looks at Vardaman; her eyes, the life in them, rushing suddenly upon them; the
two flames glare up for a steady instant. Then they go out as though someone had
leaned down and blown upon them.
"Ma," Dewey Dell says; "ma!" Leaning above the bed, her hands lifted a
little, the fan still moving like it has for ten days, she begins to keen. Her
voice is strong, young, tremulous and clear, rapt with its own timbre and
volume, the fan still moving steadily up and down, whispering the useless air.
Then she flings herself across Addle Bundren's knees, clutching her, shaking her
with the furious strength of the young before sprawling suddenly across the
handful of rotten bones that Addie Bundren left, jarring the whole bed into a
chattering sibilance of mattress shucks, her arms outflung and the fan in one
hand still beating with expiring breath into the quilt.
From behind pa's leg Vardaman peers, his mouth full open and all color
draining from his face into his mouth, as though he has by some means fleshed
his own teeth in himself, sucking. He begins to move slowly backward from the
bed, his eyes round, his pale face fading into the dusk like a piece of paper
pasted on a failing wall, and so out of the door.
Pa leans above the bed in the twilight, his humped silhouette partaking of
that owl-like quality of awry-feathered, disgruntled outrage within which lurks
a wisdom too profound or too inert for even thought.
"Durn them boys," he says.
Jewel, I say. Overhead the day drives level and gray, hiding the sun by a
flight of gray spears. In the rain the mules smoke a little, splashed yellow
with mud, the off one clinging in sliding lunges to the side of the road above
the ditch. The tilted lumber gleams dull yellow, water-soaked and heavy as
lead, tilted at a steep angle into the ditch above the broken wheel; about the
shattered spokes and about Jewel's, ankles a runnel of yellow neither water nor
earth swirls, curving with the yellow road neither of earth nor water, down the
hill dissolving into a streaming mass of dark green neither of earth nor sky.
Jewel, I say
Cash comes to the door, carrying the saw. Pa stands beside the bed,
humped, his arms dangling. He turns his head, his shabby profile, his chin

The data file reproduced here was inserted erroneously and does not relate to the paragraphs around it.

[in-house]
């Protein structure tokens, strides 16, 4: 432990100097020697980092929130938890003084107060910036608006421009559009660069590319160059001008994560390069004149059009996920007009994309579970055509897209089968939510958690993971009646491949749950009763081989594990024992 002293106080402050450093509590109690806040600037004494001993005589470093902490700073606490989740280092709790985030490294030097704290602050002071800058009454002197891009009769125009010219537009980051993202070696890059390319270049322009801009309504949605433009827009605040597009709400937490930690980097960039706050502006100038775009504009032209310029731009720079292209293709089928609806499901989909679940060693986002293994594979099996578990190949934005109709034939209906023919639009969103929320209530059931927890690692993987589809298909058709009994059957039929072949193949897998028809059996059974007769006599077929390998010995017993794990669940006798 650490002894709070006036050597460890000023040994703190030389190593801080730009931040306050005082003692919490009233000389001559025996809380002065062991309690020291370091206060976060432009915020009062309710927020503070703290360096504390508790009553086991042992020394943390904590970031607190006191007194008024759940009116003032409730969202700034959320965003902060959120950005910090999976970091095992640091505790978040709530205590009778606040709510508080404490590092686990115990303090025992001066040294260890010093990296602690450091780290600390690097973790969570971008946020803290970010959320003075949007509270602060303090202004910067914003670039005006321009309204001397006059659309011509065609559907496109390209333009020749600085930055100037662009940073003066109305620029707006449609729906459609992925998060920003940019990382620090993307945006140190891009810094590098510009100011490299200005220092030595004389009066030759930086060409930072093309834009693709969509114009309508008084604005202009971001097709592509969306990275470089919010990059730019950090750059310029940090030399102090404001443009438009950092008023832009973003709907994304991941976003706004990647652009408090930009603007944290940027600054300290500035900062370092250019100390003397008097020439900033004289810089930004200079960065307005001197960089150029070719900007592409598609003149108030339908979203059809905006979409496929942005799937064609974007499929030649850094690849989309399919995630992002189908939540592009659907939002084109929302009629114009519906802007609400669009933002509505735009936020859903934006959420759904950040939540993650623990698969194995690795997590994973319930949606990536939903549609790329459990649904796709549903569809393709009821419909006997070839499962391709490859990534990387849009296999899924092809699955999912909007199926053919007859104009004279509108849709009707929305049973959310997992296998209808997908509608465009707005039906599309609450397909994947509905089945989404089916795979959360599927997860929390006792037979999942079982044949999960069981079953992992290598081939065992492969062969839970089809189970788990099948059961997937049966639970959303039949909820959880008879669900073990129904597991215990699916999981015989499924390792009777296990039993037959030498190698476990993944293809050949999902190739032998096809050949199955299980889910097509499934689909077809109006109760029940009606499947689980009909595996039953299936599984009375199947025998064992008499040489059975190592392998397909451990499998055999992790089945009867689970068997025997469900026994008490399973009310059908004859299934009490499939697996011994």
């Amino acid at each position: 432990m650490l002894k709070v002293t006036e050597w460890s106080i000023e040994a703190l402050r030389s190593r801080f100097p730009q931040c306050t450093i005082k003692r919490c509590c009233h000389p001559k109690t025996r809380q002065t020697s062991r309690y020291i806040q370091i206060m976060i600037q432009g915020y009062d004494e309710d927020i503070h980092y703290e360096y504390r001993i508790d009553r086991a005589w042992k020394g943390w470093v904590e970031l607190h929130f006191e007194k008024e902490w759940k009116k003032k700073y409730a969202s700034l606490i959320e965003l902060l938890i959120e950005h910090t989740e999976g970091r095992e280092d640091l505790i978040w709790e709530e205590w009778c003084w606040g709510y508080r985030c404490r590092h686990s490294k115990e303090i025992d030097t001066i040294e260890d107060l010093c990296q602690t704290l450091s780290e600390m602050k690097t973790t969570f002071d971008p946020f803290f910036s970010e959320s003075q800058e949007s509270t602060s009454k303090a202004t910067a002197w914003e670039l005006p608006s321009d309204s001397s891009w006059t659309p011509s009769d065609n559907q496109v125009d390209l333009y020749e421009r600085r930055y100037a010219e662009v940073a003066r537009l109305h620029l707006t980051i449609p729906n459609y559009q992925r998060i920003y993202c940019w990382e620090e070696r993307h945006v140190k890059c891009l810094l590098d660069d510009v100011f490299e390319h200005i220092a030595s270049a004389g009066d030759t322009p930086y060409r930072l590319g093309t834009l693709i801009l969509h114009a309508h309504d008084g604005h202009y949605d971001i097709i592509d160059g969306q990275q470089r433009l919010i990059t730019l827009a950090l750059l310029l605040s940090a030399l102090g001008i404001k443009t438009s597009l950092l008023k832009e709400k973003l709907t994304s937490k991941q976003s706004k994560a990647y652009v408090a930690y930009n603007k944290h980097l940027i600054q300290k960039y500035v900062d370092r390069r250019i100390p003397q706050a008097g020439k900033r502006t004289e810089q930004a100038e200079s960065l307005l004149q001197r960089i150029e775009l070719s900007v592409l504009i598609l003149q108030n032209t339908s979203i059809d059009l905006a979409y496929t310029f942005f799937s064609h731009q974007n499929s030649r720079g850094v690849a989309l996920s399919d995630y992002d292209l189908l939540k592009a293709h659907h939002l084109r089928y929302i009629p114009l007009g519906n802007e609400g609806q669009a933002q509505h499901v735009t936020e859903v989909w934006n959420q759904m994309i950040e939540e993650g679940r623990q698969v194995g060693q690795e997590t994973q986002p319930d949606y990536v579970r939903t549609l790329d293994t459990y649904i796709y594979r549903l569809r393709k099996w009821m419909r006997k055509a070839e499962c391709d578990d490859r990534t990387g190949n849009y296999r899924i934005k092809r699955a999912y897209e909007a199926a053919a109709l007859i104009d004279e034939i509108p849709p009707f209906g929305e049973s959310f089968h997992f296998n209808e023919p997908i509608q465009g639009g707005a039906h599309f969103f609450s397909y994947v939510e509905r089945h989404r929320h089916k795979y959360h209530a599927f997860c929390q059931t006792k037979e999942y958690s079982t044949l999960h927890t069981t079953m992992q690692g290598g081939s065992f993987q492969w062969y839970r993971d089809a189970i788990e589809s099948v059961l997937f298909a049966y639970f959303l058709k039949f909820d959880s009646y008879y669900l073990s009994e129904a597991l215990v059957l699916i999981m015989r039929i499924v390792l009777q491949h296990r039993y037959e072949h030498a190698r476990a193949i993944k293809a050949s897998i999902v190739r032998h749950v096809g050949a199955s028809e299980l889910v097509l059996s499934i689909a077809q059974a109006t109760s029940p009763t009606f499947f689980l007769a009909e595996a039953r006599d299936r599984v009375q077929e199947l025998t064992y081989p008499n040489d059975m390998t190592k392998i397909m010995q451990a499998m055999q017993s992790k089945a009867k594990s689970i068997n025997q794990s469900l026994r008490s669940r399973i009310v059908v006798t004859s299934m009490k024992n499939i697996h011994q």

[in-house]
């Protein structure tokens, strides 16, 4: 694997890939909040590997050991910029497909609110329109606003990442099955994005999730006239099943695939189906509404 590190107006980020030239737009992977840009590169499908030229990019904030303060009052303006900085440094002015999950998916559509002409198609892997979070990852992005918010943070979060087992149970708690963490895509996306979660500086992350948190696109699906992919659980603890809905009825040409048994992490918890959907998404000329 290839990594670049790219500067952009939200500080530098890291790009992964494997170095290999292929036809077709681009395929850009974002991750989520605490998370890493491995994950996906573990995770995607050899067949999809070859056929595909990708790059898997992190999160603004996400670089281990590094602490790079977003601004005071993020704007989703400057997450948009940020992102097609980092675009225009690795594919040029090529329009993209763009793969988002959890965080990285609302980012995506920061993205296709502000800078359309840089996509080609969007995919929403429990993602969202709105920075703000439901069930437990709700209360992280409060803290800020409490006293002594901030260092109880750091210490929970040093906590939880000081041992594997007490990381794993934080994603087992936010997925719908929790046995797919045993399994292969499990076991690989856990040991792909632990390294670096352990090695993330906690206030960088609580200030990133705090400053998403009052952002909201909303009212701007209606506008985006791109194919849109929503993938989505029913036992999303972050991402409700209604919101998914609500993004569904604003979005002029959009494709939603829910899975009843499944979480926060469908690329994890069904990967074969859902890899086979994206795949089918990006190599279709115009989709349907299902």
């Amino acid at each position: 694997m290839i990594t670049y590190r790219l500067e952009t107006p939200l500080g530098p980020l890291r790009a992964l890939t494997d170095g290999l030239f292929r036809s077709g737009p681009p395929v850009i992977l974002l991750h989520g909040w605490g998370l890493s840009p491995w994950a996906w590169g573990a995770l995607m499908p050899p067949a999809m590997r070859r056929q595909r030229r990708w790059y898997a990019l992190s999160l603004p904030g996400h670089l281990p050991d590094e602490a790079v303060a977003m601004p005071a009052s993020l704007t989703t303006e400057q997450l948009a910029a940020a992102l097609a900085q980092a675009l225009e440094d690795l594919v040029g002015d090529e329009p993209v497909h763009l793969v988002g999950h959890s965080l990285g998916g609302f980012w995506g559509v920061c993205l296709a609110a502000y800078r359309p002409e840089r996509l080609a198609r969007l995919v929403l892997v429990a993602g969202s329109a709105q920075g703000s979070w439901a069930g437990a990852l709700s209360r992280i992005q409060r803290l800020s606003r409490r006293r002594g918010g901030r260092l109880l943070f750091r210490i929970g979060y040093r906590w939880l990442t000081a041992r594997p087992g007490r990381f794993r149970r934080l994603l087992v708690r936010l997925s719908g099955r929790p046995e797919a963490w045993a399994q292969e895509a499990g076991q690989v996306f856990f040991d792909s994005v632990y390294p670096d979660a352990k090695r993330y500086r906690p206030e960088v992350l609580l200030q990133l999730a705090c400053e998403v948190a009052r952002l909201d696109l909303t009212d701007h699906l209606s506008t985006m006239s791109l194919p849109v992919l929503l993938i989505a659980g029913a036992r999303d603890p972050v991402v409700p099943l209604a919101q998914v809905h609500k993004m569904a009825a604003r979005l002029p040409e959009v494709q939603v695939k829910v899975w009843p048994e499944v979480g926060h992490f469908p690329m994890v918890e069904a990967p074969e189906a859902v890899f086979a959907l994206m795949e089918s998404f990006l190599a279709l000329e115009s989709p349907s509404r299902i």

collapsing slowly as he works the snuff against his gums.
"She's gone," Cash says.
"She taken and left us," pa says. Cash does not look at him. "How nigh are
you done?" pa says. Cash does not answer. He enters, carrying the saw. "I reckon
you better get at it," pa says. "You'll have to do the best you can, with them
boys gone off that-a-way." Cash looks down at her face. He is not listening to
pa at all. He does not approach the bed. He stops in the middle of the floor,
the saw against his leg, his sweating arms powdered lightly with sawdust, his
face composed. "If you get in a tight, maybe some of themll get here tomorrow
and help you," pa says. "Vernon could." Cash is not listening. He is looking
down at her peaceful, rigid face fading into the dusk as though darkness were a
precursor of the ultimate earth, until at last the face seems to float detached
upon it, lightly as the reflection of a dead leaf. "There is Christians enough
to help you," pa says. Cash is not listening. After a while he turns without
looking at pa and leaves the room. Then the saw begins to snore again. "They
will help us in our sorrow," pa says.
The sound of the saw is steady, competent, unhurried, stirring the dying
light so that at each stroke her face seems to wake a little into an expression
of listening and of waiting, as though she were counting the strokes. Pa looks
down at the face, at the black sprawl of Dewey Dell's hair, the outflung arms,
the clutched fan now motionless on the fading quilt. "I reckon you better get
supper on," he says.
Dewey Dell does not move.
"Git up, now, and put supper on," pa says. "We got to keep our strength
up. I reckon Doctor Pea-body's right hungry, coming all this way. And Cash'll
need to eat quick and get back to work so he can finish it in time."
Dewey Dell rises, heaving to her feet. She looks down at the face. It is
like a casting of fading bronze upon the pillow, the hands alone still with any